Cruises continue to find ways to recoup their lucrative cruise revenue from Florida ports – where they can't ask for vaccination proof – and it's going to cost travelers more.
Royal Caribbean International said on Tuesday it would require unvaccinated guests over 12 years of age traveling from Florida to show proof of insurance that covers COVID-19 related medical expenses, quarantine and evacuation.
The new policy comes after two unvaccinated teenagers tested positive on its Adventure of the Seas ship and two others were infected on its Celebrity Millennium earlier this month, for which the cruise line took care of expenses.
One of its trips, aboard the brand ship Odyssey of the Seas, was postponed after crew members tested positive.
In Florida, the government bans companies from requiring to show proof of vaccines, making it difficult for cruise operators which need to show a majority of its passengers and crew are vaccinated before setting sail, according to the U.S. health regulator’s orders.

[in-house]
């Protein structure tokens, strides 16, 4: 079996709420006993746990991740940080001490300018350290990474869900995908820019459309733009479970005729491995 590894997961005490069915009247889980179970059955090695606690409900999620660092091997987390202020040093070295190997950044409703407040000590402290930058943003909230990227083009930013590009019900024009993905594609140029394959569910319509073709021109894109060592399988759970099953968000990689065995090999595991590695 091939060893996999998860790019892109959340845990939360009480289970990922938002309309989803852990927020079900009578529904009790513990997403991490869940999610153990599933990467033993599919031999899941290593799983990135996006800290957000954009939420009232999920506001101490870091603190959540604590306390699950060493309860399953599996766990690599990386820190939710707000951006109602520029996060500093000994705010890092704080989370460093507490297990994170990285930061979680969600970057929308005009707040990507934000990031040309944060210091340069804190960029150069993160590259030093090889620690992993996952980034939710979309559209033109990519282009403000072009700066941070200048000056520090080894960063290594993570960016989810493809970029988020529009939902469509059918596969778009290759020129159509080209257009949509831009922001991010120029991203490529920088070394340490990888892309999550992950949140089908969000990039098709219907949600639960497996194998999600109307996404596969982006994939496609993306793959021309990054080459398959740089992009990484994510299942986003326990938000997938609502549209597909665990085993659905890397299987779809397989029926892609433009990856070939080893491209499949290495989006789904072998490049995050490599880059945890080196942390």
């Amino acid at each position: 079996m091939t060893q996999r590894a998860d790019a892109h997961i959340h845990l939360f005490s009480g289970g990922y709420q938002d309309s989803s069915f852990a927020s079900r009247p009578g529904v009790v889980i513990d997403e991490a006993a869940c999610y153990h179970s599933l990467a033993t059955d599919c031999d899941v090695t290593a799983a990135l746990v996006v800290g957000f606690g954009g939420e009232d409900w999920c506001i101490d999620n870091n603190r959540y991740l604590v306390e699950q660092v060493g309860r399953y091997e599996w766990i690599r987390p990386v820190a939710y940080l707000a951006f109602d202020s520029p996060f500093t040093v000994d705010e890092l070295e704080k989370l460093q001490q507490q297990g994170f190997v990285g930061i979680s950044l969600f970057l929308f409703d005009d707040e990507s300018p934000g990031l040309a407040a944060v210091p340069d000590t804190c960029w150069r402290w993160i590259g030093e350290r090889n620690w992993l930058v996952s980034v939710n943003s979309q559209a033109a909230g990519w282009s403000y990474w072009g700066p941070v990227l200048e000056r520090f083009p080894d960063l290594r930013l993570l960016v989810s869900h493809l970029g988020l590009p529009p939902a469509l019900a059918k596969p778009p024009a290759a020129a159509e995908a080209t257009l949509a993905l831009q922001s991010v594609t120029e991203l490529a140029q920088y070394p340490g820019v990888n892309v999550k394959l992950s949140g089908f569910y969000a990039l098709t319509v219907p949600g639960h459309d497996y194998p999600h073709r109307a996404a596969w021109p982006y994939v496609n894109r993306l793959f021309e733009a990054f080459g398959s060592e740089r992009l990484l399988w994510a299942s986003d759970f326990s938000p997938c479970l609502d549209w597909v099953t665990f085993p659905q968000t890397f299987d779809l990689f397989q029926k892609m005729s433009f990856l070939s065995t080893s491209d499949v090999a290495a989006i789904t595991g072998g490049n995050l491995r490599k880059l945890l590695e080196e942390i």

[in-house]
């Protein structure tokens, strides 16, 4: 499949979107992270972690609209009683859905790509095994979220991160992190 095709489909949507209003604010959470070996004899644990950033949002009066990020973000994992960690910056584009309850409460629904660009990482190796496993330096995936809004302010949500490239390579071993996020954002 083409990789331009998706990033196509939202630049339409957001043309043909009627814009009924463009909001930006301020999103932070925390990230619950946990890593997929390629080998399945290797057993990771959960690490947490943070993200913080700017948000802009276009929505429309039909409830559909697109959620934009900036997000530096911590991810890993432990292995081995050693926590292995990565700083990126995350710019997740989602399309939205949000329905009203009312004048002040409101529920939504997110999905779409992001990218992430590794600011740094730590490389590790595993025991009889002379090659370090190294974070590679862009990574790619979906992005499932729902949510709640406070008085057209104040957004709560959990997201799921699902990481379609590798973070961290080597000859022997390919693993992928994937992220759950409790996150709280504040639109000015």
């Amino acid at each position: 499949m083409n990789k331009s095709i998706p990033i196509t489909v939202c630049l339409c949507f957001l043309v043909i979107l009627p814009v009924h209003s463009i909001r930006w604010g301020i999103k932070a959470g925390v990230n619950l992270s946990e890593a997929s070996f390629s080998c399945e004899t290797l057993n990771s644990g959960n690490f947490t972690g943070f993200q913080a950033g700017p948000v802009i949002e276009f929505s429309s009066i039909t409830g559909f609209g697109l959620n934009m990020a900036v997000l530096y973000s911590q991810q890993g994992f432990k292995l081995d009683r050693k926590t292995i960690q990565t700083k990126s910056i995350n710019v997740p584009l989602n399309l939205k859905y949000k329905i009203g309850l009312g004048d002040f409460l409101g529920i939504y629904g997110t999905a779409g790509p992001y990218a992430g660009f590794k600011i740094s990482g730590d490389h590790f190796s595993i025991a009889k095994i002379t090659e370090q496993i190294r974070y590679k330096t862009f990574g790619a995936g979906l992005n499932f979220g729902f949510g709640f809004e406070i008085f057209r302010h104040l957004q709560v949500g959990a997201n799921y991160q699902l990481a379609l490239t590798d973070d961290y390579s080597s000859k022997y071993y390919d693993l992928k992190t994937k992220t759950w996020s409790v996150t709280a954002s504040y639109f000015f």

The insurance policy must have a minimum of $25,000 per person for medical expenses and $50,000 per person in travel expenses, Royal Caribbean said.
Proof of travel insurance is a condition of boarding and must be shown at check in, the company said. The changes apply to sailings from Aug. 1 through Dec. 31.
The cruise operator’s parent Royal Caribbean Group restarted sailing from U.S. ports and has a slew of trips planned after more than a year of anchoring ships.
Royal Caribbean will resume sailing in July from Miami to the Bahamas.
(Reporting by Nivedita Balu in Bengaluru; Editing by Maju Samuel)
Have a confidential tip for Skift? Get in touch
Photo credit: Royal Caribbean is the first cruise line to require travel insurance to sail from unvaccinated cruisers. Matt Alexander/PA Wire / Royal Caribbean Press Center